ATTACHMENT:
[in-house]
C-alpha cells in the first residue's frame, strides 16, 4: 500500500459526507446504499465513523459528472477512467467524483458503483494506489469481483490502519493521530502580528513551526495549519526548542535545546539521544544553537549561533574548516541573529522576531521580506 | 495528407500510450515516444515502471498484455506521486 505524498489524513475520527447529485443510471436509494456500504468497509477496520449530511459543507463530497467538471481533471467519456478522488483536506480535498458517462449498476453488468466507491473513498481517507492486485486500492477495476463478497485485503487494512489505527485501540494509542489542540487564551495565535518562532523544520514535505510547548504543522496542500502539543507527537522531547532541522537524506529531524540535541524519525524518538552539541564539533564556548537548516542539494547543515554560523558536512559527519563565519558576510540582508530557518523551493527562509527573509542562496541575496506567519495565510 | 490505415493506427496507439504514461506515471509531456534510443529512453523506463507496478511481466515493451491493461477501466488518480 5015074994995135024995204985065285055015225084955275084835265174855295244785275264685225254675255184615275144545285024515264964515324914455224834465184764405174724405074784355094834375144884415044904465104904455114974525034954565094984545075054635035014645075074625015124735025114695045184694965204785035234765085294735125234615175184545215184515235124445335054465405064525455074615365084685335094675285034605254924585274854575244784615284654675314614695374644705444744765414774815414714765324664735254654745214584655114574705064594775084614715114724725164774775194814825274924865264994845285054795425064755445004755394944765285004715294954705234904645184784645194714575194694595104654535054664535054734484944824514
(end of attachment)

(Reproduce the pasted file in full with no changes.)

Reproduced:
[in-house]
C-alpha cells in the first residue's frame, strides 16, 4: 500500500459526507446504499465513523459528472477512467467524483458503483494506489469481483490502519493521530502580528513551526495549519526548542535545546539521544544553537549561533574548516541573529522576531521580506 | 495528407500510450515516444515502471498484455506521486 505524498489524513475520527447529485443510471436509494456500504468497509477496520449530511459543507463530497467538471481533471467519456478522488483536506480535498458517462449498476453488468466507491473513498481517507492486485486500492477495476463478497485485503487494512489505527485501540494509542489542540487564551495565535518562532523544520514535505510547548504543522496542500502539543507527537522531547532541522537524506529531524540535541524519525524518538552539541564539533564556548537548516542539494547543515554560523558536512559527519563565519558576510540582508530557518523551493527562509527573509542562496541575496506567519495565510 | 490505415493506427496507439504514461506515471509531456534510443529512453523506463507496478511481466515493451491493461477501466488518480 5015074994995135024995204985065285055015225084955275084835265174855295244785275264685225254675255184615275144545285024515264964515324914455224834465184764405174724405074784355094834375144884415044904465104904455114974525034954565094984545075054635035014645075074625015124735025114695045184694965204785035234765085294735125234615175184545215184515235124445335054465405064525455074615365084685335094675285034605254924585274854575244784615284654675314614695374644705444744765414774815414714765324664735254654745214584655114574705064594775084614715114724725164774775194814825274924865264994845285054795425064755445004755394944765285004715294954705234904645184784645194714575194694595104654535054664535054734484944824514